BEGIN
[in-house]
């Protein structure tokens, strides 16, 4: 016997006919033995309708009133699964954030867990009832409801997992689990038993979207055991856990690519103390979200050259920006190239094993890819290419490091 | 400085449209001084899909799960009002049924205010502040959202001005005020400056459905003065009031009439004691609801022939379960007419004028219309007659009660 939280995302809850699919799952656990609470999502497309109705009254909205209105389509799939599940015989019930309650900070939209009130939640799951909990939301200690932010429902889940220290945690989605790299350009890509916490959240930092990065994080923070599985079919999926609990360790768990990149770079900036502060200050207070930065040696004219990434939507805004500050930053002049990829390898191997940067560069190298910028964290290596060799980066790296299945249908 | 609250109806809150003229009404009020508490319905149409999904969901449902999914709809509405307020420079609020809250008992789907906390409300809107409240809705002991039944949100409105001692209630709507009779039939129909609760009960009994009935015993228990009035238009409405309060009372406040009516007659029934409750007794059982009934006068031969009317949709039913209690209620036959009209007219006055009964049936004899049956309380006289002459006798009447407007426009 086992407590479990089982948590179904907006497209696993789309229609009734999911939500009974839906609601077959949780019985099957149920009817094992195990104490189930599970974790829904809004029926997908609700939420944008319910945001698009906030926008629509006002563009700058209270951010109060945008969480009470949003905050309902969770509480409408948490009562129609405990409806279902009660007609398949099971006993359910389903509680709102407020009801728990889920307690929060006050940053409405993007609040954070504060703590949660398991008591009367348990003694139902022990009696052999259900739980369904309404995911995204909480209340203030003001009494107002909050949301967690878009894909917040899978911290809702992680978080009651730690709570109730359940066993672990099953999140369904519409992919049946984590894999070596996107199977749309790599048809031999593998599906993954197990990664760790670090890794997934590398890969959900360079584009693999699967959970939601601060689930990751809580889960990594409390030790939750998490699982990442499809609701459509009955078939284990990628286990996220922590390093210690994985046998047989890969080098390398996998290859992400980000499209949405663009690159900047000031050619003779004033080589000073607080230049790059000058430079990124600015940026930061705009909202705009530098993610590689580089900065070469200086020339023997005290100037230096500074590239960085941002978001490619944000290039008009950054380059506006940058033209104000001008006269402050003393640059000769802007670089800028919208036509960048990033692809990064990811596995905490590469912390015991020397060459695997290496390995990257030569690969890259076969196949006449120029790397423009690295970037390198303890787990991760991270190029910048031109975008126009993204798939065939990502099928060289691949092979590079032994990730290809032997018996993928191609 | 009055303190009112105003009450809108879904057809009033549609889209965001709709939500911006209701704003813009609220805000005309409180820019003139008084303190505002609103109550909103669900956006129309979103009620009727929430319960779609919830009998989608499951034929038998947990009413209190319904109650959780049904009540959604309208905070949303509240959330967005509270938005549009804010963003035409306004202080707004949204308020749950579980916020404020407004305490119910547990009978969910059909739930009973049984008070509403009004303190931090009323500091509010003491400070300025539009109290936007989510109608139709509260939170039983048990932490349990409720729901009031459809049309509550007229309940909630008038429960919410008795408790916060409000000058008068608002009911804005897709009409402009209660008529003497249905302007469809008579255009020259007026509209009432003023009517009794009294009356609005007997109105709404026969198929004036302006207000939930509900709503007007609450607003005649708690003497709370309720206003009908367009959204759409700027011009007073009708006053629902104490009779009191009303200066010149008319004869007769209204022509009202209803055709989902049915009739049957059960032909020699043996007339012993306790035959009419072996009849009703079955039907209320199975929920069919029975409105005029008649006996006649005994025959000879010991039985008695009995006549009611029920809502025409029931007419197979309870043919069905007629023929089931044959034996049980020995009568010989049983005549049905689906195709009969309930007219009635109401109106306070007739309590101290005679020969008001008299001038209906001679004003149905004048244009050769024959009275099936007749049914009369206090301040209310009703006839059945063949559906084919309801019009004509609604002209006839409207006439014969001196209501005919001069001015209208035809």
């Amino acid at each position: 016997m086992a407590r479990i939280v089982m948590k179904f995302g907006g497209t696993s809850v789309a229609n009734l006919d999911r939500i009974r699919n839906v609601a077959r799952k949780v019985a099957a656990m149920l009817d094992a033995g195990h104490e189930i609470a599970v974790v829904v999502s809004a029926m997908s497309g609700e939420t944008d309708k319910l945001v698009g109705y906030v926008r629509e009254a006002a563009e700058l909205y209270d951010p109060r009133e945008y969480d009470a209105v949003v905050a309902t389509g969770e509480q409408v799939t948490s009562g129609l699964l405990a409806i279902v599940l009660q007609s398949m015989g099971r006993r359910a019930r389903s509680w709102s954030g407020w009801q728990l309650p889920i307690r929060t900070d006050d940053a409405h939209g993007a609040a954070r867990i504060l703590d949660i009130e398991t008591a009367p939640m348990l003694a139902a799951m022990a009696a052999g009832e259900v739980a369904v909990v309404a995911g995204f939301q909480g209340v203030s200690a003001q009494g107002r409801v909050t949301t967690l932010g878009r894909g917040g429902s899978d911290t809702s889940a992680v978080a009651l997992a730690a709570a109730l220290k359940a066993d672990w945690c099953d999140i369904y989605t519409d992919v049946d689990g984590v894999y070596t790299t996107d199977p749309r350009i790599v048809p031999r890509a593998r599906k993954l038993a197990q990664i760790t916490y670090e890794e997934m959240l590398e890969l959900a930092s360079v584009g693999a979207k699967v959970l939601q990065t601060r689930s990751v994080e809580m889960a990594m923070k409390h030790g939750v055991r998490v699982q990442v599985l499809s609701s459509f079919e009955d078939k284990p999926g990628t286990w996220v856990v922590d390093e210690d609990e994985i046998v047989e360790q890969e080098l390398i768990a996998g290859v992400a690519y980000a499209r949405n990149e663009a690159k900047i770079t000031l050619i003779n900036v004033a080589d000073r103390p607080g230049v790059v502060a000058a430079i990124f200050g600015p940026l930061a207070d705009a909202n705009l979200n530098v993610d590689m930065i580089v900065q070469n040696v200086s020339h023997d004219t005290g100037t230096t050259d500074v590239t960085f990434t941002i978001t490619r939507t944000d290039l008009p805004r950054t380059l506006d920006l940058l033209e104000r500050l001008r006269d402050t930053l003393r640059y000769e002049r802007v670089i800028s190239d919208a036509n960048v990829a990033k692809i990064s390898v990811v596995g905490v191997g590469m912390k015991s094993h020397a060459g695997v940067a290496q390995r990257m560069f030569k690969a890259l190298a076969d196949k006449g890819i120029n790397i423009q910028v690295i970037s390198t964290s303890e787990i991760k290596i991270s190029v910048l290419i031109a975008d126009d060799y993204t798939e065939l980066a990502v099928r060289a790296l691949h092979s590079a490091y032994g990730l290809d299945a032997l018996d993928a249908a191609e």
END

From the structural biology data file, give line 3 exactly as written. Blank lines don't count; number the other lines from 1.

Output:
């Amino acid at each position: 016997m086992a407590r479990i939280v089982m948590k179904f995302g907006g497209t696993s809850v789309a229609n009734l006919d999911r939500i009974r699919n839906v609601a077959r799952k949780v019985a099957a656990m149920l009817d094992a033995g195990h104490e189930i609470a599970v974790v829904v999502s809004a029926m997908s497309g609700e939420t944008d309708k319910l945001v698009g109705y906030v926008r629509e009254a006002a563009e700058l909205y209270d951010p109060r009133e945008y969480d009470a209105v949003v905050a309902t389509g969770e509480q409408v799939t948490s009562g129609l699964l405990a409806i279902v599940l009660q007609s398949m015989g099971r006993r359910a019930r389903s509680w709102s954030g407020w009801q728990l309650p889920i307690r929060t900070d006050d940053a409405h939209g993007a609040a954070r867990i504060l703590d949660i009130e398991t008591a009367p939640m348990l003694a139902a799951m022990a009696a052999g009832e259900v739980a369904v909990v309404a995911g995204f939301q909480g209340v203030s200690a003001q009494g107002r409801v909050t949301t967690l932010g878009r894909g917040g429902s899978d911290t809702s889940a992680v978080a009651l997992a730690a709570a109730l220290k359940a066993d672990w945690c099953d999140i369904y989605t519409d992919v049946d689990g984590v894999y070596t790299t996107d199977p749309r350009i790599v048809p031999r890509a593998r599906k993954l038993a197990q990664i760790t916490y670090e890794e997934m959240l590398e890969l959900a930092s360079v584009g693999a979207k699967v959970l939601q990065t601060r689930s990751v994080e809580m889960a990594m923070k409390h030790g939750v055991r998490v699982q990442v599985l499809s609701s459509f079919e009955d078939k284990p999926g990628t286990w996220v856990v922590d390093e210690d609990e994985i046998v047989e360790q890969e080098l390398i768990a996998g290859v992400a690519y980000a499209r949405n990149e663009a690159k900047i770079t000031l050619i003779n900036v004033a080589d000073r103390p607080g230049v790059v502060a000058a430079i990124f200050g600015p940026l930061a207070d705009a909202n705009l979200n530098v993610d590689m930065i580089v900065q070469n040696v200086s020339h023997d004219t005290g100037t230096t050259d500074v590239t960085f990434t941002i978001t490619r939507t944000d290039l008009p805004r950054t380059l506006d920006l940058l033209e104000r500050l001008r006269d402050t930053l003393r640059y000769e002049r802007v670089i800028s190239d919208a036509n960048v990829a990033k692809i990064s390898v990811v596995g905490v191997g590469m912390k015991s094993h020397a060459g695997v940067a290496q390995r990257m560069f030569k690969a890259l190298a076969d196949k006449g890819i120029n790397i423009q910028v690295i970037s390198t964290s303890e787990i991760k290596i991270s190029v910048l290419i031109a975008d126009d060799y993204t798939e065939l980066a990502v099928r060289a790296l691949h092979s590079a490091y032994g990730l290809d299945a032997l018996d993928a249908a191609e």